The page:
4 ways investing in young women leaders reduces gender inequality

July 25, 2017

Photo: Anna Carlile

It’s no secret that women are not equally represented in leadership. Globally, they make up just 23% of national parliaments. Where we work, it’s even worse – only 19% of parliamentarians in Asia are women. For the Pacific, this drops to 16% – the lowest of any region.

There are so many reasons women should be in parliament. But the biggest reason we need more women leaders? Women are half the population. A failure to elect women leaders is a failure to accurately represent our society. It’s a failure to grant women their voice. It’s a failure to grant women their rights.

We support partners across our region to tackle this issue in several ways. Our young women’s leadership programs are a really important part of this. By supporting women and girls to enhance the skills, knowledge and confidence they need to excel, we’re seeing gender inequalities begin to shift.

Here are four ways these programs are building more equitable futures for women, their families, and society at large.

They’ve given practical leadership skills not taught at school  

Women who want to be leaders in Fiji have traditionally been met with conservative attitudes and few opportunities. Because of sexist norms and ageist attitudes, young women and girls are doubly discriminated against. When girls are told their voices, bodies and experiences don’t matter from an early age, they can believe that their rights don’t matter.

IWDA partner Fiji Women’s Rights Movement are tackling this by providing young women with a full lifecycle of support. Their GIRLS program uses the arts and sport as platforms to encourage girls aged 10 onwards to feel confident raising issues about gender stereotypes, bullying and sexism. As the girls age, they enter the Emerging Leaders Forum, a year-long program that teaches them about democracy, running for elections and dealing with discrimination.

Many past graduates have gone on to do spectacular things for women’s rights. Betty Barkha is now on the board of a global women’s rights organisation, AWID. Roshika Deo ran as an independent candidate in the 2014 Fijian Elections. And Mei Mili is working directly with girls in her community to break the cycle of deeply entrenched gender inequality.

They build male advocates

Women have the right to equal participation. But if men believe that women aren’t capable of leading, they’re going to struggle to win elections. Like many of IWDA’s partners, Bougainville Women’s Federation run programs for aspiring women leaders. But their programs also heavily involve men. The male partners of women leaders are invited to attend training on gender equality, human rights, public speaking and campaigning. For many, it’s the first time they’re exposed to these concepts.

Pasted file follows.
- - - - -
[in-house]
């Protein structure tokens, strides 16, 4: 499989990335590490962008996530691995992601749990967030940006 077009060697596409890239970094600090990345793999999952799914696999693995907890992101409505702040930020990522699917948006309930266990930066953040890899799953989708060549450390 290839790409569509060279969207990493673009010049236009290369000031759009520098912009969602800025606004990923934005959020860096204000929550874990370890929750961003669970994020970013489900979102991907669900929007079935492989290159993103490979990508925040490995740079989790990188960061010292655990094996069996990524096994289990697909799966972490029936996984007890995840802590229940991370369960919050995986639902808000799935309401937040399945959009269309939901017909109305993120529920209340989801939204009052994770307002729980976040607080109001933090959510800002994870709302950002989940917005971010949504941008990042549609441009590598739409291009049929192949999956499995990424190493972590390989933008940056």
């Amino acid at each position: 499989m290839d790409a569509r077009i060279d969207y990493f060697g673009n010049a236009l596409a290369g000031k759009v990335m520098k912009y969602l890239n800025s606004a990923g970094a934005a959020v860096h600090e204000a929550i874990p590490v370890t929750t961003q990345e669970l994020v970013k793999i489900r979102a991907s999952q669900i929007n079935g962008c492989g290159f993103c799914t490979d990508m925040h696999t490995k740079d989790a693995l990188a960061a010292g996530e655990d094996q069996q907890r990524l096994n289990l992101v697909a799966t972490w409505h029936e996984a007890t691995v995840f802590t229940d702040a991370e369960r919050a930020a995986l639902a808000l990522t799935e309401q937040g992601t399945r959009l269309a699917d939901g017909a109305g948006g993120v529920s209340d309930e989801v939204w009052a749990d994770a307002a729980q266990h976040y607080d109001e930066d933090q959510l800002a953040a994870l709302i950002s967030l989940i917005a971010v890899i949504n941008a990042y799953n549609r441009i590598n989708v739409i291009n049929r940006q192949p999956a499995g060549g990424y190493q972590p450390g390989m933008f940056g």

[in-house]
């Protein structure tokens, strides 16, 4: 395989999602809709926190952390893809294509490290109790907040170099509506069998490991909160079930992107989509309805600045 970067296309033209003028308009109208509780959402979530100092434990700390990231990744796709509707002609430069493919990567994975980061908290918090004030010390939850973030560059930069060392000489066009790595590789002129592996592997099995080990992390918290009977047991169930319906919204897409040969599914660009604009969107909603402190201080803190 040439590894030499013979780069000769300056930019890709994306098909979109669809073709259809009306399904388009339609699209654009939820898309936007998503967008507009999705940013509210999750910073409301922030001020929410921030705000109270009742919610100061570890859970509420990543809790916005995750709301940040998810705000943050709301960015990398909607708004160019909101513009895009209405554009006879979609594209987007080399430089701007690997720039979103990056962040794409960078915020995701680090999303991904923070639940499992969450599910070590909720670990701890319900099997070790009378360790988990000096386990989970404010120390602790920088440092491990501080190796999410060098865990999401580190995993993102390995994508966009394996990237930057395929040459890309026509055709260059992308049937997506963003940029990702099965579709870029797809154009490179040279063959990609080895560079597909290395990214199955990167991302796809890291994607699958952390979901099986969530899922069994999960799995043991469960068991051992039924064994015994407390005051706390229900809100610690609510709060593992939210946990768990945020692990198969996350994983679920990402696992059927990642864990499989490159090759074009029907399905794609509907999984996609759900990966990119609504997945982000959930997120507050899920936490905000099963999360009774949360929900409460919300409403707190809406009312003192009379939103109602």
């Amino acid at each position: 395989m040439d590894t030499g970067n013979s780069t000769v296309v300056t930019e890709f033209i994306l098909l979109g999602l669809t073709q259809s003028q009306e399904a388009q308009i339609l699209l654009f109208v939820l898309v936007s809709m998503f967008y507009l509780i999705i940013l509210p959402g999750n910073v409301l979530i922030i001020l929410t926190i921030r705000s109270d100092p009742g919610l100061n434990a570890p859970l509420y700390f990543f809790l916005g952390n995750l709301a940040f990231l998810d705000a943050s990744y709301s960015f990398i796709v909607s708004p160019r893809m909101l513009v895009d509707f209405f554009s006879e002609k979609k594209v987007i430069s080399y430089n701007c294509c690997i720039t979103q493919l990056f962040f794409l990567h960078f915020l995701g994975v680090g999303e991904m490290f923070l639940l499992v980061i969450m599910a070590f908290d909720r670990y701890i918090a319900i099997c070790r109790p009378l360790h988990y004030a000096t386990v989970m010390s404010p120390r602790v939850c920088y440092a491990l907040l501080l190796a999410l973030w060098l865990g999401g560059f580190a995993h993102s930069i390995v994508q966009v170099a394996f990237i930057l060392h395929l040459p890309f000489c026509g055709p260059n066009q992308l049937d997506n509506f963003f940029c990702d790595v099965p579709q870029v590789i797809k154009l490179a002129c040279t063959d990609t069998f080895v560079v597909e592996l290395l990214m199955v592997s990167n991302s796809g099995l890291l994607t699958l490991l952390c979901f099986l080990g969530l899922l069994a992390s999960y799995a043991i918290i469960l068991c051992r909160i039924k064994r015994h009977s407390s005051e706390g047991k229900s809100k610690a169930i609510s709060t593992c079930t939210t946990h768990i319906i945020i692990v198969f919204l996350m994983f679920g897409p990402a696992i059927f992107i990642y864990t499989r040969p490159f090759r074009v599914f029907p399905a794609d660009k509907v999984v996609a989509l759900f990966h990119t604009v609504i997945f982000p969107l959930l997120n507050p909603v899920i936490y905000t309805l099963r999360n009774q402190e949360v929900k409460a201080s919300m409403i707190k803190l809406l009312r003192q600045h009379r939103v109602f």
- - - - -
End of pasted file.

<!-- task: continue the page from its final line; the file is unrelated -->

By creating male advocates, the training both upskills women and bolsters their chance of being supported at home and in their wider communities. The training is also safe, facilitated environment for couples to raise issues that may arise, and discuss the important role men need to play in supporting women’s parity in politics. The program has been really well received, with evidence building that both partners are leaving with a healthier understanding of women’s ability to lead.

Community perceptions change

According to Myanmar’s constitution, many positions of power are described as “naturally suitable for men only”. With almost all villages led by men, women are rarely included in the decision-making that dictates their lives. The Emerging Women’s Leadership training, run by IWDA partner Shan Women’s Action Network, seeks to challenge and change these entrenched patriarchal systems that often lead to violence and exploitation.

The program trains women to run workshops, lead community groups in their hometowns, and go on to work at community-level government and beyond. In addition to building confidence in public speaking, negotiations and governance, aspiring leaders are trained to become advocates for gender equality in their communities. Through years of the training, SWAN have seen a dramatic increase in women putting their hand up to lead. But they’ve also seen a swing in attitudes to women leaders. Last year, one woman was elected to Shan State Parliament, which is a major indication of changing community attitudes.

Women act as mentors to others

When women don’t see themselves in their elected representatives, they’re probably not going to think it’s a job for them. Like much of the region, Cambodia is still lagging behind when it comes to women in power. In an environment were women are so heavily discouraged from leading, it’s important that potential leaders have mentors that are already leading.

IWDA partner Amara supports elected women leaders and potential women candidates to come together and learn how they can meaningfully participate in politics and public affairs. Nou Phallar is a Village Chief in Cambodia who worked with Amara in the lead-up to her election – and now, with their support, she spends much of her free time talking to women in her community about how gender and cultural norms affect their lives, and assisting women to pursue their dreams outside of their traditional gender roles. Through her work, she’s influenced several women to enter community leadership, and shown exactly what doing so can achieve.

Studies have proven that gender equal governments leads to prioritisation of issues like gender-based violence, workplace inequality and better policies for families. Gender parity also leads to more effective teams, both in parliament and in the boardroom. It’s also just common sense.

To achieve gender equality, we need a movement. Everyone needs to be involved. And through a multipronged approach, women’s leadership programs are supporting gender parity to reach critical mass.

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